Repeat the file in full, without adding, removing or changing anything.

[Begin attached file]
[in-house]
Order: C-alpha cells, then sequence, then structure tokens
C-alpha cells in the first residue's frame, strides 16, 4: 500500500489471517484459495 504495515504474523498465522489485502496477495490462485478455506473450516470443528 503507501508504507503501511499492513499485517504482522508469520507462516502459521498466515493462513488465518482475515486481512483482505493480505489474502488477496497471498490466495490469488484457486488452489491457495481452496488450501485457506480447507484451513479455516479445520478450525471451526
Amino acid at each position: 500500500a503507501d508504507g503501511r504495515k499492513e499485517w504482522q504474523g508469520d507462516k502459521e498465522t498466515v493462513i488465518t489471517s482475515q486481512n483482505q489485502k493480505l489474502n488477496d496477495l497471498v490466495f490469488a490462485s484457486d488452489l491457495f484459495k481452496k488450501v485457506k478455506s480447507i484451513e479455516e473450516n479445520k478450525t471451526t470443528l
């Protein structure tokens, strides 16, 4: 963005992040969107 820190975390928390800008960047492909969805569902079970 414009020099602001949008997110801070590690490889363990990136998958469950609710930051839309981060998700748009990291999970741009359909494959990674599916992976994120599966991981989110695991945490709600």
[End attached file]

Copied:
[in-house]
Order: C-alpha cells, then sequence, then structure tokens
C-alpha cells in the first residue's frame, strides 16, 4: 500500500489471517484459495 504495515504474523498465522489485502496477495490462485478455506473450516470443528 503507501508504507503501511499492513499485517504482522508469520507462516502459521498466515493462513488465518482475515486481512483482505493480505489474502488477496497471498490466495490469488484457486488452489491457495481452496488450501485457506480447507484451513479455516479445520478450525471451526
Amino acid at each position: 500500500a503507501d508504507g503501511r504495515k499492513e499485517w504482522q504474523g508469520d507462516k502459521e498465522t498466515v493462513i488465518t489471517s482475515q486481512n483482505q489485502k493480505l489474502n488477496d496477495l497471498v490466495f490469488a490462485s484457486d488452489l491457495f484459495k481452496k488450501v485457506k478455506s480447507i484451513e479455516e473450516n479445520k478450525t471451526t470443528l
């Protein structure tokens, strides 16, 4: 963005992040969107 820190975390928390800008960047492909969805569902079970 414009020099602001949008997110801070590690490889363990990136998958469950609710930051839309981060998700748009990291999970741009359909494959990674599916992976994120599966991981989110695991945490709600």